That's why there is vanilla and chocolate ice cream.

                                                1. re: dolores

                                                  I don't like the idea of even "good-natured ribbing." Let the girl eat her meal the way she wants, for heavens sake! I would be very insulted if my host made jokes about the way I ate my meal! Live and let live.

                                                  1. re: dolores

                                                    Yum! Mayo on fries it good!! lol I don't ever tell someone how they should eat something. My way is my way and not necessarily what someone else would want. To each his own!

                                                    1. re: alliedawn_98

                                                      Totally agree, alliedawn. I am at a loss to understand why 'to each his own' isn't the first thing that comes to mind.

                                                      My food, my choices.

                                                2. Wow, there are a lot of people out there in a very short amount of time with very strong convictions.

                                                  1) to answer other posters - niece only put ketchup on her dinner. There were 2 other teenagers there who expressed horror that she did this, I kept my mouth shut, but my facil expression must have given my position away.
                                                  2) strangely, if friends had insisted on ketchup, would have thought they were nuts, but wouldn't have said anything. Niece is like another daughter, but yet not. Our kids were raised that you had to TRY everything once the same it was prepared before you "doctored" it up. She is also of the "put salt on everything before tasting" persuasion.
                                                  3) I gladly give people condiments but reserve my judgment for myself and discreet others. Was happy that kids would interrupt school, jobs, etc. for workday evening meal. Also proud that they jump from the table to clear plates, load dishwasher, etc. and generally have excellent manners.
                                                  4) as for hope of turning niece into Chowhound, don't think it's going to happen. Much as I love her, she waitresses part time at Olive Garden and thinks their Italian food is terrific. I need to keep repeating to myself - to each, his own, different strokes for different folks.
                                                  5) Was curious if this happened to others and their reaction, as for the number of strong responses, obviously, this does

                                                  8 Replies
                                                  1. re: Diane in Bexley

                                                    Yeah, if she wants to drown her meat in ketchup, you can't stop her. I can understand how you may have felt a bit mortified. I remember when I was 19, I was at a dinner party. The host made pesto pasta salad with sun-dried tomatoes. I took a couple of bites and thought it lacked salt. She gave me the death glare as I salted my pasta. Seriously, it was in dire need of salt but it triggered ill feelings on her part. From then on, I learned that I needed to do those things more discreetly.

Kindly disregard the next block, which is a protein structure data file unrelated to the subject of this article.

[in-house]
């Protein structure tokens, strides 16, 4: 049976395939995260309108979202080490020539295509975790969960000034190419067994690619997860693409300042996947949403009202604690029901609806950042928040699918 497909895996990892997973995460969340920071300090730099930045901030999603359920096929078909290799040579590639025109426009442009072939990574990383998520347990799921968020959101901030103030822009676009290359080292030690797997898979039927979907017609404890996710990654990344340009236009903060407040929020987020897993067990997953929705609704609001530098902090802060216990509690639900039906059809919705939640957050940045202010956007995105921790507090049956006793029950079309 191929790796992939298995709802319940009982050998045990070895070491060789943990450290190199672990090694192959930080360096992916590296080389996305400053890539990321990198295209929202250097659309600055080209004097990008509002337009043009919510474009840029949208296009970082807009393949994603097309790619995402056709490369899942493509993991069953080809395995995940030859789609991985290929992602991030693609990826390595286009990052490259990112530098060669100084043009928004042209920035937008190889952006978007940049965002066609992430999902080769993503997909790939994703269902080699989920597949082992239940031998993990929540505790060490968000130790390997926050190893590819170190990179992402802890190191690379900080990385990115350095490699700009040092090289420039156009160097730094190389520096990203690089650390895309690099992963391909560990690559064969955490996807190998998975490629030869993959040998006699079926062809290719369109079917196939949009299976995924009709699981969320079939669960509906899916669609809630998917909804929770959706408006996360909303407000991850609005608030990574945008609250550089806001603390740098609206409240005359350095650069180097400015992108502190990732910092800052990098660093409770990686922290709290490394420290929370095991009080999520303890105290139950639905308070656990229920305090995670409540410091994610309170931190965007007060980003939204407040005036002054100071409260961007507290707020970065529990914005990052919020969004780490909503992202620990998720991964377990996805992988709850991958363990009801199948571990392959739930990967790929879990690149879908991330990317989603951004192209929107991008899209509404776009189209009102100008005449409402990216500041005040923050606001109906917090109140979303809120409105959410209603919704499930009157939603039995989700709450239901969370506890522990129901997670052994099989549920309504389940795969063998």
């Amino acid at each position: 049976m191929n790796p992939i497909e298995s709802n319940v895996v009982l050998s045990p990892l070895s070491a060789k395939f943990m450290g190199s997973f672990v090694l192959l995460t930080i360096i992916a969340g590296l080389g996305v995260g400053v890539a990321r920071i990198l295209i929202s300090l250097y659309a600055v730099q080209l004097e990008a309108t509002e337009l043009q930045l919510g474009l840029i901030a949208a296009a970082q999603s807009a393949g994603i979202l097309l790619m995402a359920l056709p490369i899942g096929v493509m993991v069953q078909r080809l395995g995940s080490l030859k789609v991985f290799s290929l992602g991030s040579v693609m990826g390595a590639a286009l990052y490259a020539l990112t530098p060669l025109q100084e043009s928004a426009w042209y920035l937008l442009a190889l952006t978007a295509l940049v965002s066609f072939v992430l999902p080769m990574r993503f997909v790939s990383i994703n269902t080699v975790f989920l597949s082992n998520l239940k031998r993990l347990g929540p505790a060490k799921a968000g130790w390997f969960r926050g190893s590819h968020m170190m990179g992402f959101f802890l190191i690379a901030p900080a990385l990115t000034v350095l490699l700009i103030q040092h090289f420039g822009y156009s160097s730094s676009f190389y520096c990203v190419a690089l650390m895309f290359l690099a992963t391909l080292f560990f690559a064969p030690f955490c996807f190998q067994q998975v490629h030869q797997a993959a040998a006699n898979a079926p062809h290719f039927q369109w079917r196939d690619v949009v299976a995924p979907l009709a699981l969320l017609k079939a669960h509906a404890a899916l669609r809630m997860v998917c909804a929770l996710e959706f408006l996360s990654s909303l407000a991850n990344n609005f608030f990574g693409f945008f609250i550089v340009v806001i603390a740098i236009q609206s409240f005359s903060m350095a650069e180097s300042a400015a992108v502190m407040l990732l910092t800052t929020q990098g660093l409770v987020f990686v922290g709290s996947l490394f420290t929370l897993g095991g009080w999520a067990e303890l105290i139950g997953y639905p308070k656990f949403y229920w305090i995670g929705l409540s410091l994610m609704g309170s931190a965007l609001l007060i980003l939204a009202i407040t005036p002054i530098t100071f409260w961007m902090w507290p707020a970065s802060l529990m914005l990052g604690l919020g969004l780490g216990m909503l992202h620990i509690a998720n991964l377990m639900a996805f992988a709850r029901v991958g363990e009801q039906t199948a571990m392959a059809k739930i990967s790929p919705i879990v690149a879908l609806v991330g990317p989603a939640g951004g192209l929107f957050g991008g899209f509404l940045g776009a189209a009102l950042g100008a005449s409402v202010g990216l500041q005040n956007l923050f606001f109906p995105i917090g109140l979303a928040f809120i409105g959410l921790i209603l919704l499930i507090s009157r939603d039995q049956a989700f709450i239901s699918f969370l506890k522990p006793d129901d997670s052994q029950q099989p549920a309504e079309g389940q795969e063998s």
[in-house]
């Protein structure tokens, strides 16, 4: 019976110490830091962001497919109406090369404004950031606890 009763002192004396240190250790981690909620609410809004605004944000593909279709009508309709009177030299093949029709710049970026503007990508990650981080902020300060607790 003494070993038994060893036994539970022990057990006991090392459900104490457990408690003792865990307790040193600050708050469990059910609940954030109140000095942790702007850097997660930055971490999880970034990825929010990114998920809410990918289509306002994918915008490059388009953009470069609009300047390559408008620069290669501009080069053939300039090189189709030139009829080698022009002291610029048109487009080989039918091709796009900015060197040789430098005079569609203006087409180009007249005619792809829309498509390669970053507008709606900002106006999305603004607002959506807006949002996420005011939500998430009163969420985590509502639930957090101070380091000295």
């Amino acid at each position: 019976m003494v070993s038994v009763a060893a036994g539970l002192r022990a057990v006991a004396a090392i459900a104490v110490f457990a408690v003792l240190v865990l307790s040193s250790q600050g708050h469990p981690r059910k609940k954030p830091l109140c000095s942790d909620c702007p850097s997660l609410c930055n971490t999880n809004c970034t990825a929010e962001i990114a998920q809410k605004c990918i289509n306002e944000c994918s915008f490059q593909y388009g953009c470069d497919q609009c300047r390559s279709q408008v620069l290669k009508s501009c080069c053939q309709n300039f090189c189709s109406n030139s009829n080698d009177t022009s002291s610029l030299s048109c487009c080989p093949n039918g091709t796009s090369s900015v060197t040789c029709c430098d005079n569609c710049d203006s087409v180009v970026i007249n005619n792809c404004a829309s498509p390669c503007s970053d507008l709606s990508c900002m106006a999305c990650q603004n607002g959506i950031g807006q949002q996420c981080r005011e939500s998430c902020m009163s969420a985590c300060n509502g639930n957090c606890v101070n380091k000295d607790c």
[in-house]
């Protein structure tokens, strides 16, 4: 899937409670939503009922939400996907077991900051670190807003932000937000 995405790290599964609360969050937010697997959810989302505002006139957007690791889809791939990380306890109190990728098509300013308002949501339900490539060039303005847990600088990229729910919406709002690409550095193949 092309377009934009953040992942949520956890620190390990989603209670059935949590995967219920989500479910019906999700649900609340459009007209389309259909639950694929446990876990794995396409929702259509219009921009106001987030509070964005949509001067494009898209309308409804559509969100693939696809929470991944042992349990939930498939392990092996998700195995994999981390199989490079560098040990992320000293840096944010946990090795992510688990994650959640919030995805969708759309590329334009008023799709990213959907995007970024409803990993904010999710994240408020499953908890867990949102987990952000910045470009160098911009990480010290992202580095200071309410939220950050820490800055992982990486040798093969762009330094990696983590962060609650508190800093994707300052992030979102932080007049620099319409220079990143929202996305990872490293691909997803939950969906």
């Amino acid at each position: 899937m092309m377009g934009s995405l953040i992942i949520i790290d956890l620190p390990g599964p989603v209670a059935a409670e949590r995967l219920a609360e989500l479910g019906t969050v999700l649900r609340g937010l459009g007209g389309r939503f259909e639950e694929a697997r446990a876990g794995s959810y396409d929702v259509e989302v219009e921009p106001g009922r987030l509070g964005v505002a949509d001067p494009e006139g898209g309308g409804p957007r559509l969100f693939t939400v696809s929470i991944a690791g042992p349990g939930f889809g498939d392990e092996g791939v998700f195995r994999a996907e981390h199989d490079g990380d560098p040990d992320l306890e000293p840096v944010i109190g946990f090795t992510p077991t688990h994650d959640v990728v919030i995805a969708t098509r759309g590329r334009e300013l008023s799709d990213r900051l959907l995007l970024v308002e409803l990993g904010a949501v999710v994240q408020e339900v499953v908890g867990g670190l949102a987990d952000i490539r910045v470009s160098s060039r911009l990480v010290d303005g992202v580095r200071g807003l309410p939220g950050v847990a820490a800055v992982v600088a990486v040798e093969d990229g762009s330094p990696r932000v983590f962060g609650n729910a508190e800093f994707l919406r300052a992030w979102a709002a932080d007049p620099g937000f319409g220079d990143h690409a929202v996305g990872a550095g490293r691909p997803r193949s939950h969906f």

1. re: Diane in Bexley


                                                      If she puts ketchup on the blintzes, then you need to have a chat with her. :-))

                                                      1. re: jfood

                                                        Only if they're cheese...

                                                        Putting ketchup on potato blintzes is like putting ketchup on french fries: perfectly normal. Sweetens up the sour cream, too. :)

                                                        1. re: Striver

                                                          absolutely fair point. jfood has not had the pleasure of potato latkees in probably 30 years, but ketchup on potatoes is not only OK but encouraged.

                                                          jfood gotta have a long chat with mrs jfood about this disappearing from the rotation. :-))

                                                          1. re: jfood

                                                            actually, this might be the source of the comments from two prior posters about the Dutch using lots of ketchup: when I was in Zeeland every meal I ate at a restaurant came with at least three types of potatoes on the plate! Could be they started there and then got addicted to the red stuff :-)

                                                            1. re: susancinsf

                                                              I wonder if the ketchup enthusiasm among the Dutch (which I take from your comments-- have not noted myself) is related to the Indonesia connection and ketjap manis. Not identical, but related (especially with the sweet/savoury blend).

                                                        2. re: jfood

                                                          J, have witnessed her putting ketchup on latkes, but didn't think that seemed too gross.